Tchagra tchagra (Southern tchagra) 

Grysborstjagra [Afrikaans]; Umnguphane (generic term for tchagra) [Xhosa]; Kaapse tsjagra [Dutch]; Tchagra du Cap [French]; Kaptschagra [German]; Picanço-assobiador-austral [Portuguese]

Life > Eukaryotes > Opisthokonta > Metazoa (animals) > Bilateria > Deuterostomia > Chordata > Craniata > Vertebrata (vertebrates)  > Gnathostomata (jawed vertebrates) > Teleostomi (teleost fish) > Osteichthyes (bony fish) > Class: Sarcopterygii (lobe-finned fish) > Stegocephalia (terrestrial vertebrates) > Tetrapoda (four-legged vertebrates) > Reptiliomorpha > Amniota > Reptilia (reptiles) > Romeriida > Diapsida > Archosauromorpha > Archosauria > Dinosauria (dinosaurs) > Saurischia > Theropoda (bipedal predatory dinosaurs) > Coelurosauria > Maniraptora > Aves (birds) > Order: Passeriformes > Family: Malaconotidae

Tchagra tchagra (Southern tchagra) 

Southern tchagra, Overberg, South Africa. [photo Trevor Hardaker ©]

Distribution and habitat

Endemic to South Africa and Swaziland, occurring from the Western Cape to KwaZulu-Natal bordering on Mpumalanga. It is common throughout most of its range, although it is more localized in Mpumalanga, Swaziland and eastern KwaZulu-Natal. It mainly occupies coastal, thorny thickets, edges of coastal dune forest, tangled fynbos and dense Acacia stands.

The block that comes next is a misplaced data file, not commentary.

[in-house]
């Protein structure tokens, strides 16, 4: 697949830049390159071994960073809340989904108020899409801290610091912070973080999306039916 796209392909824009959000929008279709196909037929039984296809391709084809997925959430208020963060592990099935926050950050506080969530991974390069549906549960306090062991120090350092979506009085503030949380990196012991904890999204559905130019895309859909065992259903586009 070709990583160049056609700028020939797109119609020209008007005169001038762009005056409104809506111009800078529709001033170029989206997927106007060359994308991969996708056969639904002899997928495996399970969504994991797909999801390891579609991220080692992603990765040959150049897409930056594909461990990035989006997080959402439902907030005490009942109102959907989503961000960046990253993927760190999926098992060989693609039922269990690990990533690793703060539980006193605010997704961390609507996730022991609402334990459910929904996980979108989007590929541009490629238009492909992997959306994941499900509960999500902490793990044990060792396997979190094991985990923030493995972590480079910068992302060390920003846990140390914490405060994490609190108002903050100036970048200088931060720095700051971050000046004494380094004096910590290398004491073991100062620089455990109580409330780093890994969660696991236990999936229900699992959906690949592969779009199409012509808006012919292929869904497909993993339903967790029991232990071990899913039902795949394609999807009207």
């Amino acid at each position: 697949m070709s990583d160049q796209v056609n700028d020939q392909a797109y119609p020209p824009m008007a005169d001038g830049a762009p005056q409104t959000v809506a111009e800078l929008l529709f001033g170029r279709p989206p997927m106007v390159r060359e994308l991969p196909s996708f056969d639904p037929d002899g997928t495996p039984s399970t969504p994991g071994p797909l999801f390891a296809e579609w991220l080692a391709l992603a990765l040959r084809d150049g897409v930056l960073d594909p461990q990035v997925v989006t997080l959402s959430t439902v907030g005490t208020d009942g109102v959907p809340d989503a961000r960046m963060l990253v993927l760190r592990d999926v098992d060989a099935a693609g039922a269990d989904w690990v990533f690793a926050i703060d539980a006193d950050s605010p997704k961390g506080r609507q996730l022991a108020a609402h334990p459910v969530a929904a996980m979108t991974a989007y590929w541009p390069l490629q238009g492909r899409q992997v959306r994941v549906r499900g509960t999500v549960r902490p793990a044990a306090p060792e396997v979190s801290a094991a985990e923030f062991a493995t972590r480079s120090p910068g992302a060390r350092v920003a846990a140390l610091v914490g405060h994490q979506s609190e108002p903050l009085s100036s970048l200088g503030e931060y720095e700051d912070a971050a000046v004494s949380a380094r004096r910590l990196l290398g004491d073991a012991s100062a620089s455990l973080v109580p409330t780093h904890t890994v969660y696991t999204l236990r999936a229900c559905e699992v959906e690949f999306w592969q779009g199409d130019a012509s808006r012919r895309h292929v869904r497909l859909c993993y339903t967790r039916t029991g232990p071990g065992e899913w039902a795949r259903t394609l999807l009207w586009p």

Distribution of Southern tchagra in southern Africa, based on statistical smoothing of the records from first SA Bird Atlas Project (© Animal Demography unit, University of Cape Town; smoothing by Birgit Erni and Francesca Little). Colours range from dark blue (most common) through to yellow (least common). See here for the latest distribution from the SABAP2.  

Brood parasites

It has been recorded as host of the Jacobin cuckoo.

Food 

It mainly eats insects, foraging close to the ground, turning over bits of vegetation looking for prey. It also gleans insects from leaves and branches and eats fallen seeds and fruit. The following food items have been recorded in its diet:

  • Insects
    • Pugnacious ants, taken directly from their nest
    • grasshoppers
    • small beetles
  • spiders
  • small fruits
  • seeds
    • Maytenus (Silky bark)

Breeding

  • The nest is probably built by both sexes, and consists of a shallow cup built of fine plant stems, twigs and rootlets, the inside lined with finer rootlets and hair. In the Western Cape it is usually placed in the fork of thick scrub or bush, but further east it also puts it at the base of Aloe ferox (Bitter aloe) as well as in tangled creepers growing over cabbage-tree (Cussonia).
  • It lays 2-3 white eggs with coloured dots and streaks, which are incubated for about 15-16 days.
  • The chicks are brooded almost constantly for the first 8-10 days or so, after which brooding almost completely ceases. They are cared for by both parents, leaving the nest after about 13-16 days.

Threats

Not threatened, in fact common in areas of South Africa.

References

  • Hockey PAR, Dean WRJ and Ryan PG 2005. Roberts - Birds of southern Africa, VIIth ed. The Trustees of the John Voelcker Bird Book Fund, Cape Town. 

 

 
 

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